London, U.K. — (METERING.COM) — October 31, 2008 – The U.K. electricity grid has sufficient generating capacity to cope with the expected uptake of electric vehicles (EVs) and plug-in hybrid electric vehicles (PHEVs), provided that demand for charging is managed and targeted at off-peak hours where there is currently surplus capacity.

This is among the findings of a study into the scope for switching to EVs and PHEVs that was conducted for the departments of Business Enterprise and Regulatory Reform and Transport by Arup and Cenex.

The uptake in the U.K. is projected to range from 70,000 to as many 2.6 million EVs and between 200,000 to 500,000 PHEVs by 2020, and up to 5.8 million EVs and 14.8 million PHEVs by 2030, depending on the level of interventions taken to encourage their introduction. The total demand for these vehicles is estimated at between 400 GWh and 7,400 GWh, or 0.1 percent to 2 percent of national electricity production, in 2020, and up to 31,000 GWh (7.9 percent of NEP) in 2030. As the preferred time for consumers to charge their vehicles is likely to be when they return home, which is closely aligned to the evening peak generation period, overnight charging of vehicles would need to be encouraged through variable electricity tariffs, in order to avoid significant load on the grid.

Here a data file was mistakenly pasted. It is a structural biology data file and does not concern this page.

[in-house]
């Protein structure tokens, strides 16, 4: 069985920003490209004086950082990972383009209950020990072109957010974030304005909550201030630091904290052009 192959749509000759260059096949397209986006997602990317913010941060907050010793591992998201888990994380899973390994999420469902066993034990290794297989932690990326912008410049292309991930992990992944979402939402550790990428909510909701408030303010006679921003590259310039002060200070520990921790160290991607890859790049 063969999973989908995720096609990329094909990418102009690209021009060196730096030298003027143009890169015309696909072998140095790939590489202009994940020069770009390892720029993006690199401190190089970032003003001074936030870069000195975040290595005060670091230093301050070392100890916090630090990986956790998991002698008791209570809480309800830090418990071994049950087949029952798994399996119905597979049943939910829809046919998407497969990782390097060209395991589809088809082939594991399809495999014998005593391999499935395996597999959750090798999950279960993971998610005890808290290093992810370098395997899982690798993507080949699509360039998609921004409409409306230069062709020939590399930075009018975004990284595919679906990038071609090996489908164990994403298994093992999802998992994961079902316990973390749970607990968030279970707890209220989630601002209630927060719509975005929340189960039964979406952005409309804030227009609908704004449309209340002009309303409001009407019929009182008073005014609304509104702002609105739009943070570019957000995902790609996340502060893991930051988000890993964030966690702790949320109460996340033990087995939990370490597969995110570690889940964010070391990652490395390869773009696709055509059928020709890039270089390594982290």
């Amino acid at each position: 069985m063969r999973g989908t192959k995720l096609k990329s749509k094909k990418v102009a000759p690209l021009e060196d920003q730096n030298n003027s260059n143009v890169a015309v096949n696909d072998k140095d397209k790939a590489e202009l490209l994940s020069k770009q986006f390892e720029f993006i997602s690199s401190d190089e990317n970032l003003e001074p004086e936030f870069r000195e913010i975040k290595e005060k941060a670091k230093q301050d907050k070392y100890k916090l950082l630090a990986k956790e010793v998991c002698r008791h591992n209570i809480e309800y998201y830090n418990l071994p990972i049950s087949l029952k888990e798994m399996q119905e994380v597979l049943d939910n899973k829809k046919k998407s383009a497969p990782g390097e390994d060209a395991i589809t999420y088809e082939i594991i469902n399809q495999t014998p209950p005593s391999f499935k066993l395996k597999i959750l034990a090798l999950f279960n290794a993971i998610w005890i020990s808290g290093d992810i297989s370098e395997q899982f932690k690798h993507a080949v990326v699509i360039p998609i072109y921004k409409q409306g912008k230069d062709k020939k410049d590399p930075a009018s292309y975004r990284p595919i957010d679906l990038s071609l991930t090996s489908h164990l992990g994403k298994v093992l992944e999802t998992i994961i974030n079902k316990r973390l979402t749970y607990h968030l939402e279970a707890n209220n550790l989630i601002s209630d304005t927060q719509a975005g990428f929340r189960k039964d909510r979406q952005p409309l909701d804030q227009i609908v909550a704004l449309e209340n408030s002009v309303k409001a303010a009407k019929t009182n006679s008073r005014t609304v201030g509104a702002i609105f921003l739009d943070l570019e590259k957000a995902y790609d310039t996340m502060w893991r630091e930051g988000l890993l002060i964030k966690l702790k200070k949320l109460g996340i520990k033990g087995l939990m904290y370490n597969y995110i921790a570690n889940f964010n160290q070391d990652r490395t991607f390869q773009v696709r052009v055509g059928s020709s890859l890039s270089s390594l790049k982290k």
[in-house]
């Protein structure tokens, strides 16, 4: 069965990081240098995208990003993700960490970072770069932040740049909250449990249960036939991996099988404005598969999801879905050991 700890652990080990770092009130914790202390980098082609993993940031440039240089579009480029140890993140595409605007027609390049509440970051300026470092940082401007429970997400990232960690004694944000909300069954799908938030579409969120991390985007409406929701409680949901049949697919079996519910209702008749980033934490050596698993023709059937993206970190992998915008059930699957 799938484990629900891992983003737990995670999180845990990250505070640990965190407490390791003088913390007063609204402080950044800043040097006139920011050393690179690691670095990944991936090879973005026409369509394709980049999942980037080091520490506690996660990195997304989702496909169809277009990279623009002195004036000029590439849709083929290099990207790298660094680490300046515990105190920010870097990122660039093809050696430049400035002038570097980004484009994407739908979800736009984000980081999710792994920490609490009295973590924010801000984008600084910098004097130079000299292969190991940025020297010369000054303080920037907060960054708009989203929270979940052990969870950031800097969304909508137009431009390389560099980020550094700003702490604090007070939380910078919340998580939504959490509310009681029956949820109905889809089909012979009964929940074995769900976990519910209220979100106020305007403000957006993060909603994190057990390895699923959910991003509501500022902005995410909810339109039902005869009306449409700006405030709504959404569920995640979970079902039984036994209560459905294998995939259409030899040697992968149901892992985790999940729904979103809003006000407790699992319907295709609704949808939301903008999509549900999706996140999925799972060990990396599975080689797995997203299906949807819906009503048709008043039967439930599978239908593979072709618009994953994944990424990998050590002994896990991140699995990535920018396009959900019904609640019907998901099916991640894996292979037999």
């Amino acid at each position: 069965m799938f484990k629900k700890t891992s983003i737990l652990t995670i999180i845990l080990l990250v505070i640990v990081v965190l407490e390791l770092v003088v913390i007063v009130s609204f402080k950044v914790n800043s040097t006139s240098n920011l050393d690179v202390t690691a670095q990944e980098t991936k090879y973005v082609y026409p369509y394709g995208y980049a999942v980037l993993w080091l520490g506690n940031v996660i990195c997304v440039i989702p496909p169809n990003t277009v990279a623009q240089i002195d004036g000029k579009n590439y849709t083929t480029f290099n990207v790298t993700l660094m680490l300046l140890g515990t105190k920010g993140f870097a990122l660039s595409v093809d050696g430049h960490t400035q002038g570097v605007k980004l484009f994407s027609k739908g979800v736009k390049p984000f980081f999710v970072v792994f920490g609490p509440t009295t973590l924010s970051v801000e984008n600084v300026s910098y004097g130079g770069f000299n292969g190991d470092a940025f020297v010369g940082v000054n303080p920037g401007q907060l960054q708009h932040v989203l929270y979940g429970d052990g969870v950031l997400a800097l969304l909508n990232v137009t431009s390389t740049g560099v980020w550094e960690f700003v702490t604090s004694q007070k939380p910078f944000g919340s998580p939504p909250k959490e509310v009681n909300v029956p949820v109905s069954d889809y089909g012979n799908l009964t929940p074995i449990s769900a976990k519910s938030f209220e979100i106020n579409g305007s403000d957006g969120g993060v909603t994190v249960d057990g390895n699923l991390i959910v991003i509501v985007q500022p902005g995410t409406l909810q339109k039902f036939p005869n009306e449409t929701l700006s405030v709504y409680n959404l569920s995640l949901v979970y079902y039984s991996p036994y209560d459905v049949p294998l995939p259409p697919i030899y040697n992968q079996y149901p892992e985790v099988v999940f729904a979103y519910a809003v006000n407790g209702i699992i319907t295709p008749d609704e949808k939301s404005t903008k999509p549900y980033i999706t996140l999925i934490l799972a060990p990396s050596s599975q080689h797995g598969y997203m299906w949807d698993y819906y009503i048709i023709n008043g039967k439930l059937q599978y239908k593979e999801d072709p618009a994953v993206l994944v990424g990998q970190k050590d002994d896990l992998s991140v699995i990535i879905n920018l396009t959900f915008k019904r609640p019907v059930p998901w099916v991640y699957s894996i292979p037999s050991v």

The development of smart metering systems that are able to automatically select charging times and tariffs to suit both the consumer and generating sectors will aid the management of load on the grid, says the report. The impact of vehicle charging on local networks and infrastructure is a critical area for study in future pilot and demonstration projects.

The study finds that EVs have the potential to offer significant carbon dioxide and greenhouse gas emissions reductions compared to conventional petrol/diesel fuelled internal combustion engines – of the order of approximately 40 percent based on the current U.K. grid mix and increasing as the mix is further decarbonized.

However, the widespread rollout of EVs and PHEVs is dependent on advances in battery technology – principally improvements in cost, performance and safety – and on the development of charging infrastructure – both in-home and on-street – to ensure consumer confidence in the ability to recharge their vehicles with minimal inconvenience. Battery exchange would require a high level of vehicle standardization and also there should be standardization of recharging systems to ensure that all vehicles can make use of all available charging points.

According to the report, due to vehicle development lead times, the mass production and volume availability of EVs and PHEVs is unlikely to occur before 2014 at the earliest, and thereafter the market will require stimulation through appropriate incentives for widespread rollout.
 
Pilot and demonstration projects will be critical to address the questions and concerns of all stakeholders involved in EVs and PHEVs in order to provide an evidence base for their possible future wider rollout.